Account-Based Marketing ≠ Marketing to Accounts
As any company that’s seen success with ABM can tell you, there’s a difference between marketing to accounts and account-based marketing.
You can market to specific accounts all you want, but if you’re not working with your sales team and using account-based KPIs, you’re not really doing ABM. To execute true account-based marketing, your go-to-market teams must continually work together to prioritize and engage target accounts with the same goals in mind.
Benefits and Challenges of ABM
If your ABM program is firing on all cylinders, it will shorten your sales cycle, allow for a more efficient use of your marketing budget, and significantly improve the experience during the buyer’s journey.
Need proof? A report by TOPO found that organizations that have implemented an ABM strategy increase their average contract values by 171%.
One of the biggest challenges, however, is that ABM is not a set-it-and-forget-it strategy. There’s no one-size-fits-all approach that will work across the board, so some trial and error is inevitable. And the truth is, what works today may not work in six months.
If that sounds intimidating, don’t worry — it’s easier than you might expect to iterate on your account-based program and improve dramatically as you go.
LogMeIn’s ABM Journey
It’s a tale the team at LogMeIn knows all too well. The company, which provides cloud-based remote connectivity services and is one of the top five SaaS companies in the world, has consistently and systematically adjusted its ABM strategy to align with its variety of product offerings and changing customer and prospect needs.
“We started with ABM because it was a hot trend,” Lisa DeDonato and Lindsay Becker ― both supervisors of corporate marketing at LogMeIn ― revealed at #FlipMyFunnel 2018. “But that’s not why we do it now.”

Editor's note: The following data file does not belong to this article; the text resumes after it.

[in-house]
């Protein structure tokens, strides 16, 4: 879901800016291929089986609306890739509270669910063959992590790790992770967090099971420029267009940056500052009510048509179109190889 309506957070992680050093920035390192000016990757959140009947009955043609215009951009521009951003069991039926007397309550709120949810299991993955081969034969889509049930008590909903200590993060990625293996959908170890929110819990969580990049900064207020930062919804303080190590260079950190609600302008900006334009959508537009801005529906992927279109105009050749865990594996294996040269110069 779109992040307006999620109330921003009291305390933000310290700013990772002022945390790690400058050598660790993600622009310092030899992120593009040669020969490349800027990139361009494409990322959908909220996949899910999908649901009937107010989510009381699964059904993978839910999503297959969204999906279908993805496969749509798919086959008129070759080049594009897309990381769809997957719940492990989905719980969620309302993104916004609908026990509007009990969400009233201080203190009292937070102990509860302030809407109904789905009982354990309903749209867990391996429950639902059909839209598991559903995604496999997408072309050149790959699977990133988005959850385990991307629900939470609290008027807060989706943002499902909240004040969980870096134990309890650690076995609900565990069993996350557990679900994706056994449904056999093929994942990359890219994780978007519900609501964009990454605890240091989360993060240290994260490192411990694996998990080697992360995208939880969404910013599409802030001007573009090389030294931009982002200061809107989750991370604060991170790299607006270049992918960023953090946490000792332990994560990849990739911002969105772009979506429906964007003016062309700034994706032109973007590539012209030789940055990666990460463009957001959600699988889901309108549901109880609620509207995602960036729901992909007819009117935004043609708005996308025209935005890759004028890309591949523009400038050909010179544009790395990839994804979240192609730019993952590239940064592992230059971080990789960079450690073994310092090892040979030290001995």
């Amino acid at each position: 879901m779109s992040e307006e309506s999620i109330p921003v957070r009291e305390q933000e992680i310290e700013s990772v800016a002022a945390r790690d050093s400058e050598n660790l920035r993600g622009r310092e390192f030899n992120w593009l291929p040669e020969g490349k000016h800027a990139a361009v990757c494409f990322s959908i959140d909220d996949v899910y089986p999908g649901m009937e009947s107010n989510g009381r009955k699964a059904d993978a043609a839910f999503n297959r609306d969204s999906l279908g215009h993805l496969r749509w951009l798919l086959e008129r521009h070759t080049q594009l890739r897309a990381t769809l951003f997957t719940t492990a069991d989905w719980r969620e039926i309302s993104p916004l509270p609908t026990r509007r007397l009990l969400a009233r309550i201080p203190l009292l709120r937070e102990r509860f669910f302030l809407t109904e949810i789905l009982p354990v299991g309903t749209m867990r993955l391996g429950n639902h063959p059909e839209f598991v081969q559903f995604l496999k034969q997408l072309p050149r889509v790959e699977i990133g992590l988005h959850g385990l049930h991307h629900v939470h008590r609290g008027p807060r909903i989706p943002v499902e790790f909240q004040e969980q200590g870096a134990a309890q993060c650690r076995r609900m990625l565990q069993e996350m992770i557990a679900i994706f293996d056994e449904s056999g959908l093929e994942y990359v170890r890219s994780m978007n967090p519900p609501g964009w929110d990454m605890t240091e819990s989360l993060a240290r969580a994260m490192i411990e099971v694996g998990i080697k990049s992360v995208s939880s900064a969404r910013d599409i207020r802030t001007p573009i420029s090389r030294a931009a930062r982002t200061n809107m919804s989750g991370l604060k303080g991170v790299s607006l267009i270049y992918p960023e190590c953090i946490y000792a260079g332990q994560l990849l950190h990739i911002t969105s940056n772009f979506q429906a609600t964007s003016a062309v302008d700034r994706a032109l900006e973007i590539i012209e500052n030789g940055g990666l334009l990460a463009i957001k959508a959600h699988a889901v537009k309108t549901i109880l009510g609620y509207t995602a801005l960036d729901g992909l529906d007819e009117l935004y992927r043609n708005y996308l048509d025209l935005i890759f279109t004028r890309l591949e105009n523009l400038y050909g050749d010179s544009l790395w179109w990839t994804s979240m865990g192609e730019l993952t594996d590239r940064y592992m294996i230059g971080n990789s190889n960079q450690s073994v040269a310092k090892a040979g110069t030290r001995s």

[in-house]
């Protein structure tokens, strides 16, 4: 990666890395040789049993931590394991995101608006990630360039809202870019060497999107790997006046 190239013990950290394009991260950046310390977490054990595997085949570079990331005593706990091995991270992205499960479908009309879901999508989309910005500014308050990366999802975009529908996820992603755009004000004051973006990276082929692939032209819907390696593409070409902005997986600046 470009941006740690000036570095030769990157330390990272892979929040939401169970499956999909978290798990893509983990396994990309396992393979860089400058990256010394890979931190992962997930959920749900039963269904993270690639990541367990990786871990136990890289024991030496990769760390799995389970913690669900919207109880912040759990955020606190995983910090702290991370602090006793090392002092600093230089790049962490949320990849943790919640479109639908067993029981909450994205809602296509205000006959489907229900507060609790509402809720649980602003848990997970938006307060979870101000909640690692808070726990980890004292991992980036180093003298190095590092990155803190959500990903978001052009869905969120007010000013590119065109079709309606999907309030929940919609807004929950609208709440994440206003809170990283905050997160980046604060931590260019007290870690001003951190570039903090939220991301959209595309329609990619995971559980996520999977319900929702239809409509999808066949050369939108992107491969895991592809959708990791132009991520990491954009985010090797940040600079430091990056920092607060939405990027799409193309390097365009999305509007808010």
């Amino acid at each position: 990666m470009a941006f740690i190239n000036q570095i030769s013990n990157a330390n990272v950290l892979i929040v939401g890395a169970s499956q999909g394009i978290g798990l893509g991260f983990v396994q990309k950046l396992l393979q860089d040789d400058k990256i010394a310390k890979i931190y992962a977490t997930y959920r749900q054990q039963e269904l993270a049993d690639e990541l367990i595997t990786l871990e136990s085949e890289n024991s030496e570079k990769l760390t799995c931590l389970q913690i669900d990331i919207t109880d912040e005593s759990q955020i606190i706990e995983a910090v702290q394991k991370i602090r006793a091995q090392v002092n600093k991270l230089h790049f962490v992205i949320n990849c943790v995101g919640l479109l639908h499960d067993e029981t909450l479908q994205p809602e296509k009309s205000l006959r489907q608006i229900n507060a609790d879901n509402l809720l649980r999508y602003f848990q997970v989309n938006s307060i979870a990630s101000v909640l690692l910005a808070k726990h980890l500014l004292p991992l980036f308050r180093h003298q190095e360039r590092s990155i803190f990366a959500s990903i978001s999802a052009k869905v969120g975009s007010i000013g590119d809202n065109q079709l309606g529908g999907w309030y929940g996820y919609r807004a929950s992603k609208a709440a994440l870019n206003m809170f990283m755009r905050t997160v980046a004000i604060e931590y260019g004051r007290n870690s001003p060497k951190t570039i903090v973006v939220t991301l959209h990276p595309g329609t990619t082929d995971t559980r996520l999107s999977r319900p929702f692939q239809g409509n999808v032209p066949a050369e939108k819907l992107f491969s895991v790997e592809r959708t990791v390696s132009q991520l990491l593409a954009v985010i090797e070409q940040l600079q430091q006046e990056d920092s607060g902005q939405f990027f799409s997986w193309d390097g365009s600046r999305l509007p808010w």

So, what changed?
Phase one of LogMeIn’s ABM strategy was their first foray into the world of targeting strategic accounts, but they knew there was room for improvement.
After some experimentation, the LogMeIn marketing team realized they were leaving opportunities on the table for two reasons.
- They hadn’t taken all the necessary steps to form a true partnership with sales.
- They were not using data-driven insights to identify and engage the accounts that were most likely to buy at any given time.
So the LogMeIn team took a step back, restructured their approach, and deployed the second phase of their account-based strategy. As a result, they achieved 70% target account penetration and 17% account-to-opportunity conversion. Pretty good figures when you consider that, on average, 99% of B2B prospects never become customers.
Some of the biggest shifts the team made included getting buy-in from the C-suite and other key leaders at the company, collaborating with their sales team to put key metrics in place, and realizing that the road to ABM success should be approached as a marathon, not a sprint.
Let’s take a closer look under the hood.
Signs It Was Time for LogMeIn to Revamp Their ABM Strategy
Many marketers don’t achieve runaway success with ABM on their first go-round. This is largely because they don’t put enough focus on honing in on best-fit accounts and strategic metrics. Despite initial success, Lindsay admitted their team at LogMeIn also fell prey to this trap.